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Preparing emotionally also a back-to-school priority
by LOUISE R. SHAW
Aug 23, 2014 | 1555 views | 0 0 comments | 14 14 recommendations | email to a friend | print
MARYELLEN POOLE helps Katelyn Carlson find back-to-school clothing at Child Spree. Preparing for school can mean more than new clothes. Photo by Louise R. Shaw|Davis Clipper
MARYELLEN POOLE helps Katelyn Carlson find back-to-school clothing at Child Spree. Preparing for school can mean more than new clothes. Photo by Louise R. Shaw|Davis Clipper
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DAVIS COUNTY — It takes more than a new pair of shoes and a couple of blank notebooks to prepare a child for the new school year.

While physical preparations are sure to be the focus of every child, it’s also important to prepare them emotionally for the new year.

It may be they didn’t get their favorite teacher or it may be their best friends are in the classroom down the hall.

Parents can do a few things to help with the transition, according to Susan Spehar, curriculum and instruction department supervisor for Davis School District.

“Talk to them about how your teacher loves you and cares about you and wants to teach you,” said Spehar.

“Learn something about the teacher’s area of expertise, help personalize the classroom for students,” she said.

Spehar taught in Davis schools for 26 years – including many years as a kindergarten teacher – and has two children who graduated from district schools.

“I have taught children who are not excited about a school year and what I found out was once I made that connection with them as a teacher, they were happy to come,” she said.

There are a number of books in a range of levels that help children overcome back-to-school nerves.

“First Day Jitters,” and “The Kissing Hand,” are perennial favorites for elementary students, she said.

“Chrysanthemum,” by Kevin Henkes, is a discussion starter on the topic of teasing, she said, and other subjects can be found by searching the American Library Association’s book list.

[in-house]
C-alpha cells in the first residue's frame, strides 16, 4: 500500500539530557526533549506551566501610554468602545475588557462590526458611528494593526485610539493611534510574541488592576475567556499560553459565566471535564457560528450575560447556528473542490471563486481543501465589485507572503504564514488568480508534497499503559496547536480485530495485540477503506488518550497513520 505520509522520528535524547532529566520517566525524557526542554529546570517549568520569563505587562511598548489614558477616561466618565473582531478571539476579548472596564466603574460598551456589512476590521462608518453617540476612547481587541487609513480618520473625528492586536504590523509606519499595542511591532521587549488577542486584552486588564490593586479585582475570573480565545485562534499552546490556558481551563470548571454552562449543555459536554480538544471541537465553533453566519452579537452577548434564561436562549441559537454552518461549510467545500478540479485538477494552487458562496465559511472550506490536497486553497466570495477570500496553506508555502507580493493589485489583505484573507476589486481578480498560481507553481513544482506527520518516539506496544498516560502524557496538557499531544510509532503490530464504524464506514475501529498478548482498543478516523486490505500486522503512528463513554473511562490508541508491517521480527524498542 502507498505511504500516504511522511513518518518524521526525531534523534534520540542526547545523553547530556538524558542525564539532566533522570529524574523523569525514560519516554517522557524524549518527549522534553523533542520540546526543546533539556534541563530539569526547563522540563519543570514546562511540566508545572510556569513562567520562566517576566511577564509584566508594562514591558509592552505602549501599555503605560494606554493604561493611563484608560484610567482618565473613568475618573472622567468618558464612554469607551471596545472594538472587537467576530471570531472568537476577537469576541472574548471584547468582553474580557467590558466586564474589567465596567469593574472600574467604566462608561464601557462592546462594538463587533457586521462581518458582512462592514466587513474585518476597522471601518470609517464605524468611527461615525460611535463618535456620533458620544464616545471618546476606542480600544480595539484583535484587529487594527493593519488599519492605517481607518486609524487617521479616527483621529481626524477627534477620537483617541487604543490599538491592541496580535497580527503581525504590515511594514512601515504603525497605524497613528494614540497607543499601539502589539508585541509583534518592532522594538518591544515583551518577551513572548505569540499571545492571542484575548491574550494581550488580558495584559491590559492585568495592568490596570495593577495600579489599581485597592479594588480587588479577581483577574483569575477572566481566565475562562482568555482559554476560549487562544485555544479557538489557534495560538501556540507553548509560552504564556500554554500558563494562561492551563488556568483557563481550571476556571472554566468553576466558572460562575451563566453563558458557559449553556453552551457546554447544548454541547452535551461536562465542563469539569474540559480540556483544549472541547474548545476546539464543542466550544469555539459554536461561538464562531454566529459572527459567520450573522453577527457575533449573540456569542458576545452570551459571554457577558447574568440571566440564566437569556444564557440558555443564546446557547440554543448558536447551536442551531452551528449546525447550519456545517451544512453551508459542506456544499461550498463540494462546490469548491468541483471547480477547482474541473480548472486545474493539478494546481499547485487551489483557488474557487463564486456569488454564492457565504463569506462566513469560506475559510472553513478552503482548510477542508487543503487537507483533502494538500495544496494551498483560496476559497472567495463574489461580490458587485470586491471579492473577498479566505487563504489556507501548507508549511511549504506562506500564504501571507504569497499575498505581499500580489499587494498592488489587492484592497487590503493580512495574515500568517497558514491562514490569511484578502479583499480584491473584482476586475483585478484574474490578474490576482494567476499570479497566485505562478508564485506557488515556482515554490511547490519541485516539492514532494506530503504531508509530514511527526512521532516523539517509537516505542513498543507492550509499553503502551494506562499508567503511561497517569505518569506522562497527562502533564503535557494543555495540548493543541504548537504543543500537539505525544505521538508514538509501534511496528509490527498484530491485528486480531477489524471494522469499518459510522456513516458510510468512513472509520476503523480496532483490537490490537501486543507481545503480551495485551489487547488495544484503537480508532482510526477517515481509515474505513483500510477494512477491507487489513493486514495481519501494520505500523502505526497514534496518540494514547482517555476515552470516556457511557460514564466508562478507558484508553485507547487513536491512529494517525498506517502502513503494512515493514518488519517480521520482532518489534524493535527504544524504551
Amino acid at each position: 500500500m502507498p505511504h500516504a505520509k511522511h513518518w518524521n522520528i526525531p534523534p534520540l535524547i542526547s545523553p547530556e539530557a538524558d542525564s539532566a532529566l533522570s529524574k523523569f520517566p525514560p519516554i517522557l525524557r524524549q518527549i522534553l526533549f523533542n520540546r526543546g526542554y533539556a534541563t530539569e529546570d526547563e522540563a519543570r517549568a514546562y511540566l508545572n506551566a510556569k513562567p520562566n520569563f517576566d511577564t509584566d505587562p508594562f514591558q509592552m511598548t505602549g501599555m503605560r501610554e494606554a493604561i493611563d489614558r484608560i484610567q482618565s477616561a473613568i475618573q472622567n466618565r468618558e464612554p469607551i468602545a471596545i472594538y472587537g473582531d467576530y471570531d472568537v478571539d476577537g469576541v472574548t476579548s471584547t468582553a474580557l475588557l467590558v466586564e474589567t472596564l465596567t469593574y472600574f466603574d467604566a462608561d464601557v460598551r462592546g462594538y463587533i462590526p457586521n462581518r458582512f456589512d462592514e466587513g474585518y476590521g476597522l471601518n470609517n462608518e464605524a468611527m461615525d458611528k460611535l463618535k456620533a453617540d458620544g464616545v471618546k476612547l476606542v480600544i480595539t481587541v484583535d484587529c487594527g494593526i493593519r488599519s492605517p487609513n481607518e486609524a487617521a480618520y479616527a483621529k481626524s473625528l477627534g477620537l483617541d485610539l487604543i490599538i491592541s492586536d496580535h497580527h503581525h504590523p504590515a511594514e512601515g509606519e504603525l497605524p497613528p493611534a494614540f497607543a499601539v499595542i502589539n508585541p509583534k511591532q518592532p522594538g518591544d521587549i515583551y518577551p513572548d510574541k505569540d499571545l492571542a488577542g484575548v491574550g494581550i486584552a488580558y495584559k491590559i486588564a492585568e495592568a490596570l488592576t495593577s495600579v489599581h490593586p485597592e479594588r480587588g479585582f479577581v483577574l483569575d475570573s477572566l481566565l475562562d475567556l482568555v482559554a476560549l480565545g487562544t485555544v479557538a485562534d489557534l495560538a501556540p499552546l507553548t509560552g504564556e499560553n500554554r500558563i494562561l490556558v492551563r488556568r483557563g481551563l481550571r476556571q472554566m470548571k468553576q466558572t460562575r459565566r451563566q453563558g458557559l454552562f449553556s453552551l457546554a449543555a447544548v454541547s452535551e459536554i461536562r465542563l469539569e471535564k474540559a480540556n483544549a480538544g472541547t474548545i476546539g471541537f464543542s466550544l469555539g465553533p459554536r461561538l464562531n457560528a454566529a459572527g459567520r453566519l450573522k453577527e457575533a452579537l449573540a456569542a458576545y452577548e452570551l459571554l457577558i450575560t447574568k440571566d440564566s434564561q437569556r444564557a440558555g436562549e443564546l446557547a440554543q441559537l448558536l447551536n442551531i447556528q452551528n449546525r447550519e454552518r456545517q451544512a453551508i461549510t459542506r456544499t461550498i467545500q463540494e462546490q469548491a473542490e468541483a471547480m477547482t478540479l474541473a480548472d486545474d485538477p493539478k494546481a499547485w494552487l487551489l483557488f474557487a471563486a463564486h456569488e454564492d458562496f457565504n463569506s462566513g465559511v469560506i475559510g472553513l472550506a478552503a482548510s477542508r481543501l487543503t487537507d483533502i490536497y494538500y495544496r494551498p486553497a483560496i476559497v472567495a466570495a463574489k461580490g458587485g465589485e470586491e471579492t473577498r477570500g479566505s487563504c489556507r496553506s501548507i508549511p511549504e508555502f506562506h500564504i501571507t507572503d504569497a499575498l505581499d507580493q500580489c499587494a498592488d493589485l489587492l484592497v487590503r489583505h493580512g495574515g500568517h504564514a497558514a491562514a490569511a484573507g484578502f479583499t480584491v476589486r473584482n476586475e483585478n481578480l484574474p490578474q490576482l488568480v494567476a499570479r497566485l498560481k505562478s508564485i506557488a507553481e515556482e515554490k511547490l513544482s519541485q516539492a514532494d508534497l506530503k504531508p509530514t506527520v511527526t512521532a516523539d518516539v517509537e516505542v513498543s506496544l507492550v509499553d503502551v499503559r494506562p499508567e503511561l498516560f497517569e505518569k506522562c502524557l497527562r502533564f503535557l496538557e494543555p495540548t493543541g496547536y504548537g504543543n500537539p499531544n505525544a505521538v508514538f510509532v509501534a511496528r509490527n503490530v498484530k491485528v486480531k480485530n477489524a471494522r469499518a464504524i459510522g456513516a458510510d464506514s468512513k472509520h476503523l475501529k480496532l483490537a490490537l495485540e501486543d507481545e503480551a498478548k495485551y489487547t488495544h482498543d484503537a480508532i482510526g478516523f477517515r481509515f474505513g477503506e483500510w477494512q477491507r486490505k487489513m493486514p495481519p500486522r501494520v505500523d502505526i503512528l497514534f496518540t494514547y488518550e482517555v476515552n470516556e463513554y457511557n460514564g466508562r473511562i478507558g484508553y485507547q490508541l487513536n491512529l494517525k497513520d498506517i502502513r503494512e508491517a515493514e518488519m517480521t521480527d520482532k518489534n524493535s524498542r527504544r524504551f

Reading is one of the things Marla Hustad, head of professional development in the district, recommended as well.

Hustad has also been an elementary school teacher and has three children who attended Davis schools.

There are three ways parents can help their children have a successful school year, according to Hustad.

The first, she said, is to set up a home learning environment. “It should be some place quiet where they have the tools that they need – some type of research tool like a computer or tablet, and maybe some homework helps,” she said. “It should be a home learning environment that would be respected for specifically that purpose.”

Her second suggestion is that parents talk with their children about a balanced schedule.

“Include the physical needs, such as the amount of time they have for breakfast in the morning to the daily requirements that a child may have such as chores, homework, after-school jobs or sports,” she said. “And make sure to leave time for fun.”

Teachers are taught to plan their lessons starting at the end – with what students should ultimately learn, she said.

“That’s good advice to life as well, and we need to teach students how to do that,” she said, by helping them see what they want to accomplish and determine how to fit it all in.

The third recommendation Hustad shared is for parents to help their children make plans for situations that may arise in the school year.

“How are you going to develop a relationship with the teacher? If you need support, how are you going to get it? If you need help, how are you going to ask for it?” are questions parents can help their children think through, she said.

“Some are shy or quiet and are not sure how to do it,” she said.

It happens to every child at some point in their life, when a teacher or the makeup of a class is a disappointment, said Hustad.

“It’s a life strategy for coping in situations that aren’t your first choice,” she said. “Looking for the positive, finding areas of their own character that they can build on and looking for help outside will help,.”

“This is temporary; if not a favorite teacher this year, it will be over in a year and they could have a favorite next year,” she added.

 Parents can help their children focus on the positive rather than the negative parts and help them get through day to day with the right attitude.

Having a plan for success is implied as school begins,  she said, but it can also be stated.

“I think it needs to be more direct and more discussed with the student,” she said.

Teachers have their own anxieties as the school year begins, said Spehar.

“They’re just wanting to be ready for your students,” she said. Many report nightmares from their worries as the year approaches.

“They want to be there and they want to be ready for their kids and they want to help them learn,” she said.

Students and teachers might start out nervous, but according to these experienced professionals, with a plan, with a goal and with a positive outlook, they can work together to make it a successful year.

 

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